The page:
NSW COVID-19 - 23 March 2020
The NSW Government has deemed construction sites as places where essential gatherings can take place. This means construction sites are not and should not close and work should continue, unless there is specific guidance from health officials. The relevant Public Order can be seen here.
NECA’s understanding at this stage is that the only valid reason for closure is on the advice of health officials. All electrical work is currently permissible in accordance with all health and safety regulations.
NECA believes electrical contracting constitutes an essential service as set out in legislation, and will be advocating accordingly so work can go ahead when it is safe to do so. See press release here.
The following non-essential services must close from midday today:
- Pubs, registered and licenced clubs (excluding bottle shops attached to these venues), hotels (excluding accommodation)
- Gyms and indoor sporting venues
- Cinemas, entertainment venues, casinos, and night clubs
- Restaurants and cafes will be restricted to takeaway and/or home delivery
- Religious gatherings, places of worship or funerals (in enclosed spaces and other than very small groups and where the 1 person per 4 square metre rule applies).
Further details can be seen here.
Essential Energy to allow some outages
NECA understands that Essential Energy will shortly release guidelines that will mean not all planned work is cancelled and some ASP outages can still go ahead.
This comes after Essential announced it would stop all outages early last week. NECA has been working with Essential so some work can go ahead and we continue to do this as a priority.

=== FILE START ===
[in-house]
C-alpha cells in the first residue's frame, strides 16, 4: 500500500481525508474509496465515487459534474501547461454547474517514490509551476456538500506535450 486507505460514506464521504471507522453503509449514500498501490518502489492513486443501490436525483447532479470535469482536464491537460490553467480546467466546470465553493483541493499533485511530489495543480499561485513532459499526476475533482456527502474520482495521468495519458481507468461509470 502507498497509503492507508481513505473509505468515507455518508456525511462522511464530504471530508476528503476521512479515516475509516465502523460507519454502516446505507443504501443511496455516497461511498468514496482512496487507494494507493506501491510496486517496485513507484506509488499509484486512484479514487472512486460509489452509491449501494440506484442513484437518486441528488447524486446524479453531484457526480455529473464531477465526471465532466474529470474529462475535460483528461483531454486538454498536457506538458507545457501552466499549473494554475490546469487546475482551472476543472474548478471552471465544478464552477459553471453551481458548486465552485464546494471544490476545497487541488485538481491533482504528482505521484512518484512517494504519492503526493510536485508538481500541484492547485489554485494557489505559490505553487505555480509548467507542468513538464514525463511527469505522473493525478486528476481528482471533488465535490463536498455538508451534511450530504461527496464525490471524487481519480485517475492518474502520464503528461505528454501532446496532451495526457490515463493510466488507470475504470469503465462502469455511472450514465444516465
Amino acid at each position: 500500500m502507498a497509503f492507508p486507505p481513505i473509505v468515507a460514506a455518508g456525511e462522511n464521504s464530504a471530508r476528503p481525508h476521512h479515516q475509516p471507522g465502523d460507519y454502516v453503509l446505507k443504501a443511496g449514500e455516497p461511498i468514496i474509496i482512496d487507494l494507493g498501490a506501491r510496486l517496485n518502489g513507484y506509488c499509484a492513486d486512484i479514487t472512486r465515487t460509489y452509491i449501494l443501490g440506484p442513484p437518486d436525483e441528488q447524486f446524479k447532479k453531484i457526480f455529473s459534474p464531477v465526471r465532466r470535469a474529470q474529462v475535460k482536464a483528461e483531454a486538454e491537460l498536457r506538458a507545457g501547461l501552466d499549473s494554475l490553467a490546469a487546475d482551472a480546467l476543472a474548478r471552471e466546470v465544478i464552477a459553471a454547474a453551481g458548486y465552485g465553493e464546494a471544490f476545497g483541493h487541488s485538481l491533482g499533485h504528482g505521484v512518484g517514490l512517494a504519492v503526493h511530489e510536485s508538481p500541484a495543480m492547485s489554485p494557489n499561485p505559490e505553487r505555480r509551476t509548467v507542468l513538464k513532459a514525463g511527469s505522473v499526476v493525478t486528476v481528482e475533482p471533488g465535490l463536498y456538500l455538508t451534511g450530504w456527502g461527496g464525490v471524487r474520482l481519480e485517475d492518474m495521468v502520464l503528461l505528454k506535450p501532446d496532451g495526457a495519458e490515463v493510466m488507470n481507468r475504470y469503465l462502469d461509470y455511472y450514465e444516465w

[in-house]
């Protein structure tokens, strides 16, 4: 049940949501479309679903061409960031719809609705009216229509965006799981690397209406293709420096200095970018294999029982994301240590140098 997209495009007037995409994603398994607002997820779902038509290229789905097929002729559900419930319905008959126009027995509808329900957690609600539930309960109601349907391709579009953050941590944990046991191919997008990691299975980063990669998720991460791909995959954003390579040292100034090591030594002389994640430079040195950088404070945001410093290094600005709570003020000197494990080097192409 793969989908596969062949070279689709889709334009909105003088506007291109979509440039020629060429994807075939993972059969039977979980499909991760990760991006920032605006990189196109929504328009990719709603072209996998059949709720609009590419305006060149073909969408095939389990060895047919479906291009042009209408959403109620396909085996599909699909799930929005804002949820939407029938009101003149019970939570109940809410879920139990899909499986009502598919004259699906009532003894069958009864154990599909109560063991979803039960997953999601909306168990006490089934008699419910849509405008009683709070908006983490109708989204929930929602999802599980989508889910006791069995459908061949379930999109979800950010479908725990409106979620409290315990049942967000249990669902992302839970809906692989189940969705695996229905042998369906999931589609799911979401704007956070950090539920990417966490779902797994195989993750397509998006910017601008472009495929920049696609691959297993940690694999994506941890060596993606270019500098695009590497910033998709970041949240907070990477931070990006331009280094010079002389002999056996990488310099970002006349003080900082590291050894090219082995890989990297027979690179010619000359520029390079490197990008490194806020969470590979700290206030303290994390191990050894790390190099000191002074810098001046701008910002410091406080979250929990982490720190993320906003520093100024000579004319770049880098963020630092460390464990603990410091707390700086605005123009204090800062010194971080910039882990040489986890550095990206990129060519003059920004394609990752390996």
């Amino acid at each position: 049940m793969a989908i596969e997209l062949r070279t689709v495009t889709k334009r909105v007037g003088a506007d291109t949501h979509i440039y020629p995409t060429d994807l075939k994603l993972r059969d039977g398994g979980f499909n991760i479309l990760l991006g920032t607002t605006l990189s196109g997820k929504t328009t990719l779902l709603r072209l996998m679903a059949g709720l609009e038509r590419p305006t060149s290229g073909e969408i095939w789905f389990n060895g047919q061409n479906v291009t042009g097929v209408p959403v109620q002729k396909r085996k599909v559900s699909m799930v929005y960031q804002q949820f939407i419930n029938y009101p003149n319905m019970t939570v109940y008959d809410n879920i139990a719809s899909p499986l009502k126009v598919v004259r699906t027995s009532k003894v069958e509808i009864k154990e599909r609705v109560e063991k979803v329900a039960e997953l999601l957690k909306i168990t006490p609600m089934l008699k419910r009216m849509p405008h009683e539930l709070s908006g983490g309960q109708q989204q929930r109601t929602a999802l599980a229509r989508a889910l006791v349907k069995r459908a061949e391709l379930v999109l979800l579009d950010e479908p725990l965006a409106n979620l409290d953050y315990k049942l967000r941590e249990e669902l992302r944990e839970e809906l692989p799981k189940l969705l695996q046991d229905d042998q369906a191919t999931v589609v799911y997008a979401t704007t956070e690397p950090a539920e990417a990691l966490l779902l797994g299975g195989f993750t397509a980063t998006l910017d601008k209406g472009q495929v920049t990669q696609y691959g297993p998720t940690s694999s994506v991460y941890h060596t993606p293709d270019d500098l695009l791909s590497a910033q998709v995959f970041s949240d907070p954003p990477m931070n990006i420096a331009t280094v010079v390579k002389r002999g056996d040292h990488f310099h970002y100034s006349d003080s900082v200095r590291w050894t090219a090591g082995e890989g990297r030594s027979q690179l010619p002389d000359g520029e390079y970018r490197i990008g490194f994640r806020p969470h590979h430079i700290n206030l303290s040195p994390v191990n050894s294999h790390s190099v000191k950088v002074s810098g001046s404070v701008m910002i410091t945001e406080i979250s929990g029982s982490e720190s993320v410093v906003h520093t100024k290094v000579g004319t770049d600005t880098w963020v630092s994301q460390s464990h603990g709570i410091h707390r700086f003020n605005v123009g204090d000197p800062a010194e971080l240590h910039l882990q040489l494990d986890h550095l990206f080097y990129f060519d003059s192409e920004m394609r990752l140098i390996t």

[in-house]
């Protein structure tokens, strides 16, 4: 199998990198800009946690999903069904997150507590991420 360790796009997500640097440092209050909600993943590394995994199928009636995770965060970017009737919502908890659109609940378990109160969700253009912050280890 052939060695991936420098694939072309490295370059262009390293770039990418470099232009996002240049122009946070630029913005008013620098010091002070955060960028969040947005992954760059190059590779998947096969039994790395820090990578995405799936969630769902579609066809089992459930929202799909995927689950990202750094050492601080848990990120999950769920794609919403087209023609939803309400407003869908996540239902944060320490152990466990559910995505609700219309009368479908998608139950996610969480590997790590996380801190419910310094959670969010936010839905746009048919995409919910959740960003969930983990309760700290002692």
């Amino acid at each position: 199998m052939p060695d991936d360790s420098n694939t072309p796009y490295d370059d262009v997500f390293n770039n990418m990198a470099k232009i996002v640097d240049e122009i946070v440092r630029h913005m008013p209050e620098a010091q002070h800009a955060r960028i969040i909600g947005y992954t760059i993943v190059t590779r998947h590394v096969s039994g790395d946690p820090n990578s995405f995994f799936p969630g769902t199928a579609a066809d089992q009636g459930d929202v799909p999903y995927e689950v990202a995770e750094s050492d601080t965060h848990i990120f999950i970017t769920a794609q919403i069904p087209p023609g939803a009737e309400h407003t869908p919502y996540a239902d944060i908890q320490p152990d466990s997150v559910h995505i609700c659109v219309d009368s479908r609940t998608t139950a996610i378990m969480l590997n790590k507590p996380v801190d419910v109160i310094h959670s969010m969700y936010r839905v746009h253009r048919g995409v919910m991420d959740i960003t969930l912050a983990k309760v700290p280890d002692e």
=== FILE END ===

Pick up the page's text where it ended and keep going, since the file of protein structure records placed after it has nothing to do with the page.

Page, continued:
We ask members to be patient and adhere to any additional health and safety rules set by Essential. As a network operator, it is critical it keeps its workforce free from COVID 19. We believe this can be done while allowing outages to take place.
ASP members should have received direct communications from Essential and the latest updates can be seen here: https://engage.essentialenergy.com.au/level1asp
NSW Government stimulus
On 17th March the NSW Government announced a $2.6bn stimulus, including the following measures to support business. Please note these need to be legislated and are not yet available to claim. However, NECA is reallocating colleagues whose sole focus will be helping members access support.
Business support and jobs
- $450 million for the waiver of payroll tax for businesses with payrolls of up to $10 million for three months (the rest of 2019-20). This means these businesses will save a quarter of their annual payroll tax bill in 2019-20
- $56 million to bring forward the next round of payroll tax cuts by raising the threshold limit to $1 million in 2020-21
- $80 million to waive a range of fees and charges for small businesses including bars, cafes, restaurants and tradies
- $250 million to employ additional cleaners of public infrastructure such as transport assets, schools and other public buildings
- more than $250 million to bring forward maintenance on public assets including social housing and crown land fencing
- $500 million to bring forward capital works and maintenance.
Details can be seen here.
The latest health advice from the NSW Government can be seen here.
Relevant employment legislation
This situation is presenting unique challenges in terms of employment legislation.